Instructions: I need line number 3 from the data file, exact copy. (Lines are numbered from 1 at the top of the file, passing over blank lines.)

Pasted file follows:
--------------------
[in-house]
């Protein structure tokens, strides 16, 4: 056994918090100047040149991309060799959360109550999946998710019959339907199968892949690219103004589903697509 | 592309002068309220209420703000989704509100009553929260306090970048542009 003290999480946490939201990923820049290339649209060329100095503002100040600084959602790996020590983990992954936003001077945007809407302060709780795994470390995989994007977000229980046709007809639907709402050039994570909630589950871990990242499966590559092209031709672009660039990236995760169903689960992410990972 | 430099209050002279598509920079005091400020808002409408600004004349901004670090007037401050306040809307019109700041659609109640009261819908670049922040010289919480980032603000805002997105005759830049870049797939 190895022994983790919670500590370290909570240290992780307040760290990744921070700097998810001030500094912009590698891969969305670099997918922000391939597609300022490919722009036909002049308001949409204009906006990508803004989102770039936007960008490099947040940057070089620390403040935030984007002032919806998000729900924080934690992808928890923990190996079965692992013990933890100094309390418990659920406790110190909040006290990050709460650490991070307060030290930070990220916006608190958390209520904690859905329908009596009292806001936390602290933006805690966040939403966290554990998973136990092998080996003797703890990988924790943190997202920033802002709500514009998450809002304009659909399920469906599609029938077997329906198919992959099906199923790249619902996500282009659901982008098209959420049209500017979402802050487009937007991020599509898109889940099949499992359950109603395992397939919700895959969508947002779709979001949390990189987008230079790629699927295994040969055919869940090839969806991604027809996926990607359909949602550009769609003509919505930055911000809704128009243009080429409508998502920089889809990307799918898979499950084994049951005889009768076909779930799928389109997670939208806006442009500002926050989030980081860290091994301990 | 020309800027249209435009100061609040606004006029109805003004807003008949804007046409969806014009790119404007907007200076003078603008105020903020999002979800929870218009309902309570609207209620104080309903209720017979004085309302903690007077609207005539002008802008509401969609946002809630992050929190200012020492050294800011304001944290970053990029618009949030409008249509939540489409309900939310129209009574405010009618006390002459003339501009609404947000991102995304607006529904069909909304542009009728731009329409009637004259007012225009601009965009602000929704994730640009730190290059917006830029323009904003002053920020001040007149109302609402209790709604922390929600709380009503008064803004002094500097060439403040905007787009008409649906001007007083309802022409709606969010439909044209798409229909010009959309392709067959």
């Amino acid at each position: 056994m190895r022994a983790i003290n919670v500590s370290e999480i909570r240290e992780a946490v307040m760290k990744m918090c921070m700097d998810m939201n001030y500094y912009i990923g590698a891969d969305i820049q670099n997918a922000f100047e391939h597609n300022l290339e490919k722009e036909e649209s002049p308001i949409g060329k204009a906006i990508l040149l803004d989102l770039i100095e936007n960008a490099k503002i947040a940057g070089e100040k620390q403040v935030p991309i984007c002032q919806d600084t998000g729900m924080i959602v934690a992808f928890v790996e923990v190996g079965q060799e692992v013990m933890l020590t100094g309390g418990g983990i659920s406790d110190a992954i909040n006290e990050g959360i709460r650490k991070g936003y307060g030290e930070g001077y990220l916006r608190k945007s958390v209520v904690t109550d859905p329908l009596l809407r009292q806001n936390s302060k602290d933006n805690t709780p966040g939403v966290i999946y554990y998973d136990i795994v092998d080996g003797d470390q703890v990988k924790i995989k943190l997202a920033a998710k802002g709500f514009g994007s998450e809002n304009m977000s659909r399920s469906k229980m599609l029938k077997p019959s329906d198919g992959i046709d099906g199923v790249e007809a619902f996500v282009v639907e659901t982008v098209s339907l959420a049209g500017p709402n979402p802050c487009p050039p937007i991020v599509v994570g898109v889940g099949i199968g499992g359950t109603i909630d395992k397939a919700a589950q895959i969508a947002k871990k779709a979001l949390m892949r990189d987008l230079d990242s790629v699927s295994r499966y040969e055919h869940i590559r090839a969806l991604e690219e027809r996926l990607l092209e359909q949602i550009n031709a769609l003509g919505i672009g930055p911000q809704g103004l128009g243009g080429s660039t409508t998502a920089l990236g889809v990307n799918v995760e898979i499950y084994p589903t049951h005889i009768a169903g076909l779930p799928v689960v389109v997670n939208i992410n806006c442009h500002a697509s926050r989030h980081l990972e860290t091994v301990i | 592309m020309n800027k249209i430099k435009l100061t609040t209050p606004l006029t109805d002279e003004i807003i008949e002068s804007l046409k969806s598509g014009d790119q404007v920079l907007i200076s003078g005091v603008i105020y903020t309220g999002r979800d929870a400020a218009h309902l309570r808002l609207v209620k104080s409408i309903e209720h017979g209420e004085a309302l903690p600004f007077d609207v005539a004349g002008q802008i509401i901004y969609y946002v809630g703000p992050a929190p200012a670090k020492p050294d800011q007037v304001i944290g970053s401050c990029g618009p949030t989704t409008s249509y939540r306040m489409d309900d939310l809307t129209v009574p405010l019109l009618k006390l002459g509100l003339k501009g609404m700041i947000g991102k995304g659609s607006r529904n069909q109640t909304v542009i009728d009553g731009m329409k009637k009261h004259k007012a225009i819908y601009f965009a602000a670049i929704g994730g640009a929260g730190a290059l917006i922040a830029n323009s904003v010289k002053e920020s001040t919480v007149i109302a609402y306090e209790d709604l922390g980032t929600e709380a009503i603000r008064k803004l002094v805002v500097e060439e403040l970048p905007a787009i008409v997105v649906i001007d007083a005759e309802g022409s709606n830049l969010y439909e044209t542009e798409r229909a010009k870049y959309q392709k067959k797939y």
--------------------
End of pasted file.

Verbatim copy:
């Amino acid at each position: 056994m190895r022994a983790i003290n919670v500590s370290e999480i909570r240290e992780a946490v307040m760290k990744m918090c921070m700097d998810m939201n001030y500094y912009i990923g590698a891969d969305i820049q670099n997918a922000f100047e391939h597609n300022l290339e490919k722009e036909e649209s002049p308001i949409g060329k204009a906006i990508l040149l803004d989102l770039i100095e936007n960008a490099k503002i947040a940057g070089e100040k620390q403040v935030p991309i984007c002032q919806d600084t998000g729900m924080i959602v934690a992808f928890v790996e923990v190996g079965q060799e692992v013990m933890l020590t100094g309390g418990g983990i659920s406790d110190a992954i909040n006290e990050g959360i709460r650490k991070g936003y307060g030290e930070g001077y990220l916006r608190k945007s958390v209520v904690t109550d859905p329908l009596l809407r009292q806001n936390s302060k602290d933006n805690t709780p966040g939403v966290i999946y554990y998973d136990i795994v092998d080996g003797d470390q703890v990988k924790i995989k943190l997202a920033a998710k802002g709500f514009g994007s998450e809002n304009m977000s659909r399920s469906k229980m599609l029938k077997p019959s329906d198919g992959i046709d099906g199923v790249e007809a619902f996500v282009v639907e659901t982008v098209s339907l959420a049209g500017p709402n979402p802050c487009p050039p937007i991020v599509v994570g898109v889940g099949i199968g499992g359950t109603i909630d395992k397939a919700a589950q895959i969508a947002k871990k779709a979001l949390m892949r990189d987008l230079d990242s790629v699927s295994r499966y040969e055919h869940i590559r090839a969806l991604e690219e027809r996926l990607l092209e359909q949602i550009n031709a769609l003509g919505i672009g930055p911000q809704g103004l128009g243009g080429s660039t409508t998502a920089l990236g889809v990307n799918v995760e898979i499950y084994p589903t049951h005889i009768a169903g076909l779930p799928v689960v389109v997670n939208i992410n806006c442009h500002a697509s926050r989030h980081l990972e860290t091994v301990i | 592309m020309n800027k249209i430099k435009l100061t609040t209050p606004l006029t109805d002279e003004i807003i008949e002068s804007l046409k969806s598509g014009d790119q404007v920079l907007i200076s003078g005091v603008i105020y903020t309220g999002r979800d929870a400020a218009h309902l309570r808002l609207v209620k104080s409408i309903e209720h017979g209420e004085a309302l903690p600004f007077d609207v005539a004349g002008q802008i509401i901004y969609y946002v809630g703000p992050a929190p200012a670090k020492p050294d800011q007037v304001i944290g970053s401050c990029g618009p949030t989704t409008s249509y939540r306040m489409d309900d939310l809307t129209v009574p405010l019109l009618k006390l002459g509100l003339k501009g609404m700041i947000g991102k995304g659609s607006r529904n069909q109640t909304v542009i009728d009553g731009m329409k009637k009261h004259k007012a225009i819908y601009f965009a602000a670049i929704g994730g640009a929260g730190a290059l917006i922040a830029n323009s904003v010289k002053e920020s001040t919480v007149i109302a609402y306090e209790d709604l922390g980032t929600e709380a009503i603000r008064k803004l002094v805002v500097e060439e403040l970048p905007a787009i008409v997105v649906i001007d007083a005759e309802g022409s709606n830049l969010y439909e044209t542009e798409r229909a010009k870049y959309q392709k067959k797939y």